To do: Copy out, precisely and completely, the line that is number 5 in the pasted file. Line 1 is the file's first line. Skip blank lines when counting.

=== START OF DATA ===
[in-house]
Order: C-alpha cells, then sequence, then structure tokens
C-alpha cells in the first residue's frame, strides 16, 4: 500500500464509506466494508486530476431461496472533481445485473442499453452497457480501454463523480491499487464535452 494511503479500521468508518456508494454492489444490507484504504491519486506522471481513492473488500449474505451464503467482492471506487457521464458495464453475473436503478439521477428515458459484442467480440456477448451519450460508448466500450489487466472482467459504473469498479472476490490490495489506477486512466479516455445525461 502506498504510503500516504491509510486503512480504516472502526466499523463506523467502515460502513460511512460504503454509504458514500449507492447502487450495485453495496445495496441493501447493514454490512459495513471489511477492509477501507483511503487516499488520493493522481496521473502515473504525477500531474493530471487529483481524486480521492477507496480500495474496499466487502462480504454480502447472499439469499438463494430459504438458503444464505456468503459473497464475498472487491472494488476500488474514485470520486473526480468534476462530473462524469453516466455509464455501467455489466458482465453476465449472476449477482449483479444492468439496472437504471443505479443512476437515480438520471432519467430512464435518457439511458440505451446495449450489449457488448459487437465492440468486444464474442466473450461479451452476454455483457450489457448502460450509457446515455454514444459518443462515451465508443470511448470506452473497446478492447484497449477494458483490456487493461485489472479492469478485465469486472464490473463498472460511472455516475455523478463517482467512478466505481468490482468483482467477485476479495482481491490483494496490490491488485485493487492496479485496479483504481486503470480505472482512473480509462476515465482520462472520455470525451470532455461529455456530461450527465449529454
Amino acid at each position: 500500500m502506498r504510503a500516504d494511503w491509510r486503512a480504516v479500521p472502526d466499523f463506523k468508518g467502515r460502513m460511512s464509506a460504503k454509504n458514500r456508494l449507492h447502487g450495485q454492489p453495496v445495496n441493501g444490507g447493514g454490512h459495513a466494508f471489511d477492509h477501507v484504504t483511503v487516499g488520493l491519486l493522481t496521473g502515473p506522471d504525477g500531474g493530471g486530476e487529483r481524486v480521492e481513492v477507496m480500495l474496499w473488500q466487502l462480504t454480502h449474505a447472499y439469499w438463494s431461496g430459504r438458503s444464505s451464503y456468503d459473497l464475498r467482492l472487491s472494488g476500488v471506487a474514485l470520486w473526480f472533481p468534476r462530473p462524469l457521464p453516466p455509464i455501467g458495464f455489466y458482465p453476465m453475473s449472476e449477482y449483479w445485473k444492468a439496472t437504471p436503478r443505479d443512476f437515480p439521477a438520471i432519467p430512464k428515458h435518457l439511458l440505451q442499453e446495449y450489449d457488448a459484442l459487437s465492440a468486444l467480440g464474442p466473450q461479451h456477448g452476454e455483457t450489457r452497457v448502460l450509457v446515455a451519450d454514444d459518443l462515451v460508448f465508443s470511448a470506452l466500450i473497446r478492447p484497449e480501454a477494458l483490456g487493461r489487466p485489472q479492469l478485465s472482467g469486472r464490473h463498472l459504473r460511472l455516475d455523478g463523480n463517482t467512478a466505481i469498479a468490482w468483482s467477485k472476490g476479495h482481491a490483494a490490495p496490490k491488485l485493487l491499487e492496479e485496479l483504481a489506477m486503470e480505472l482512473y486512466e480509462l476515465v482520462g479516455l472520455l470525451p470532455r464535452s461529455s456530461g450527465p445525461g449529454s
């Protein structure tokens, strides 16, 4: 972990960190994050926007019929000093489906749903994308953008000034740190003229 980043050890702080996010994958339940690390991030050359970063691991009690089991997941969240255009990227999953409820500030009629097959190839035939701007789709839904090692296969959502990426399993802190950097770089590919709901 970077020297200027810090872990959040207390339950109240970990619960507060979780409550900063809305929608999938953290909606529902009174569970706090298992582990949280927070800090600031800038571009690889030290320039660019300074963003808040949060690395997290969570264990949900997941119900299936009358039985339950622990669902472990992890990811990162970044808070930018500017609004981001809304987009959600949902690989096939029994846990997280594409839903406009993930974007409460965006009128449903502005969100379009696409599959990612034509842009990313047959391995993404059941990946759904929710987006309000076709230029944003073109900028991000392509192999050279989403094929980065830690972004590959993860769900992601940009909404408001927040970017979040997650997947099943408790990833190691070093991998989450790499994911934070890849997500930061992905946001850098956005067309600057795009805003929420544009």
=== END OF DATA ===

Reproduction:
């Protein structure tokens, strides 16, 4: 972990960190994050926007019929000093489906749903994308953008000034740190003229 980043050890702080996010994958339940690390991030050359970063691991009690089991997941969240255009990227999953409820500030009629097959190839035939701007789709839904090692296969959502990426399993802190950097770089590919709901 970077020297200027810090872990959040207390339950109240970990619960507060979780409550900063809305929608999938953290909606529902009174569970706090298992582990949280927070800090600031800038571009690889030290320039660019300074963003808040949060690395997290969570264990949900997941119900299936009358039985339950622990669902472990992890990811990162970044808070930018500017609004981001809304987009959600949902690989096939029994846990997280594409839903406009993930974007409460965006009128449903502005969100379009696409599959990612034509842009990313047959391995993404059941990946759904929710987006309000076709230029944003073109900028991000392509192999050279989403094929980065830690972004590959993860769900992601940009909404408001927040970017979040997650997947099943408790990833190691070093991998989450790499994911934070890849997500930061992905946001850098956005067309600057795009805003929420544009």